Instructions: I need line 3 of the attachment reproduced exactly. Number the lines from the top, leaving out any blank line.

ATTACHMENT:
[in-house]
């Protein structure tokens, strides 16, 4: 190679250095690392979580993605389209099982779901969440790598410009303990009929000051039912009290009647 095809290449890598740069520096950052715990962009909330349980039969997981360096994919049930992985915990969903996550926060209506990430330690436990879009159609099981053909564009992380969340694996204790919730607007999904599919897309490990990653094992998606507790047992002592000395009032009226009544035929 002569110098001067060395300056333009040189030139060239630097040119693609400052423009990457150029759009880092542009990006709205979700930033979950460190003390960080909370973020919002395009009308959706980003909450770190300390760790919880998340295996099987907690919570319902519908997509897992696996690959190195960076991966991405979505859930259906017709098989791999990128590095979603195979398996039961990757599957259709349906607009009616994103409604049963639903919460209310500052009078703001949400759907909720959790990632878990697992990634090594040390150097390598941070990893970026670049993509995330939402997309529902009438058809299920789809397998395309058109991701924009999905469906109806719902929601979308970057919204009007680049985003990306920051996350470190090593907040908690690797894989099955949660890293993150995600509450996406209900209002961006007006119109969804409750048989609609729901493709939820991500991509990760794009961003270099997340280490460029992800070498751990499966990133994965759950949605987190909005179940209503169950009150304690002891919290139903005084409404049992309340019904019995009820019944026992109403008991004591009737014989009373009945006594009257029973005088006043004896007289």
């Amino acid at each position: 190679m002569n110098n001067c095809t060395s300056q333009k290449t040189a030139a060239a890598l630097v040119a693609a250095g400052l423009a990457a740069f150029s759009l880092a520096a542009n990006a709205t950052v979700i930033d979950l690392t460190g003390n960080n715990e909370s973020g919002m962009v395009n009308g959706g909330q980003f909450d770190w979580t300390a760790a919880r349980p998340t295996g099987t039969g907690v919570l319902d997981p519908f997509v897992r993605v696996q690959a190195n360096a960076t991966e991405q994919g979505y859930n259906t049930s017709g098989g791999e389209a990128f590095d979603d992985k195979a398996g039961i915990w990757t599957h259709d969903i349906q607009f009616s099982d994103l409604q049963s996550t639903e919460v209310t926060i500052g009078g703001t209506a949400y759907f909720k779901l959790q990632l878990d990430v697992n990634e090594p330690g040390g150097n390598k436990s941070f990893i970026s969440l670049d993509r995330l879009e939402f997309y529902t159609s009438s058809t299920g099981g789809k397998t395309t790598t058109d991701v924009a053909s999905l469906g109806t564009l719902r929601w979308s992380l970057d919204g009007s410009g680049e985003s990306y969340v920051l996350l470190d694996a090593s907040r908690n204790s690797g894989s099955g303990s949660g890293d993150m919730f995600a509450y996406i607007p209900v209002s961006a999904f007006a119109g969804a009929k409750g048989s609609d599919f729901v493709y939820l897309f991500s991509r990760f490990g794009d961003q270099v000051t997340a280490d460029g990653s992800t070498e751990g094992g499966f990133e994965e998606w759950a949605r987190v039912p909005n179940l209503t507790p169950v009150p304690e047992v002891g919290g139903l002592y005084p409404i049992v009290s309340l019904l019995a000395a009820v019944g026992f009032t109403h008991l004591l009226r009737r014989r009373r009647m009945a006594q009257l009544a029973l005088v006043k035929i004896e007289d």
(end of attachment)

């Amino acid at each position: 190679m002569n110098n001067c095809t060395s300056q333009k290449t040189a030139a060239a890598l630097v040119a693609a250095g400052l423009a990457a740069f150029s759009l880092a520096a542009n990006a709205t950052v979700i930033d979950l690392t460190g003390n960080n715990e909370s973020g919002m962009v395009n009308g959706g909330q980003f909450d770190w979580t300390a760790a919880r349980p998340t295996g099987t039969g907690v919570l319902d997981p519908f997509v897992r993605v696996q690959a190195n360096a960076t991966e991405q994919g979505y859930n259906t049930s017709g098989g791999e389209a990128f590095d979603d992985k195979a398996g039961i915990w990757t599957h259709d969903i349906q607009f009616s099982d994103l409604q049963s996550t639903e919460v209310t926060i500052g009078g703001t209506a949400y759907f909720k779901l959790q990632l878990d990430v697992n990634e090594p330690g040390g150097n390598k436990s941070f990893i970026s969440l670049d993509r995330l879009e939402f997309y529902t159609s009438s058809t299920g099981g789809k397998t395309t790598t058109d991701v924009a053909s999905l469906g109806t564009l719902r929601w979308s992380l970057d919204g009007s410009g680049e985003s990306y969340v920051l996350l470190d694996a090593s907040r908690n204790s690797g894989s099955g303990s949660g890293d993150m919730f995600a509450y996406i607007p209900v209002s961006a999904f007006a119109g969804a009929k409750g048989s609609d599919f729901v493709y939820l897309f991500s991509r990760f490990g794009d961003q270099v000051t997340a280490d460029g990653s992800t070498e751990g094992g499966f990133e994965e998606w759950a949605r987190v039912p909005n179940l209503t507790p169950v009150p304690e047992v002891g919290g139903l002592y005084p409404i049992v009290s309340l019904l019995a000395a009820v019944g026992f009032t109403h008991l004591l009226r009737r014989r009373r009647m009945a006594q009257l009544a029973l005088v006043k035929i004896e007289d």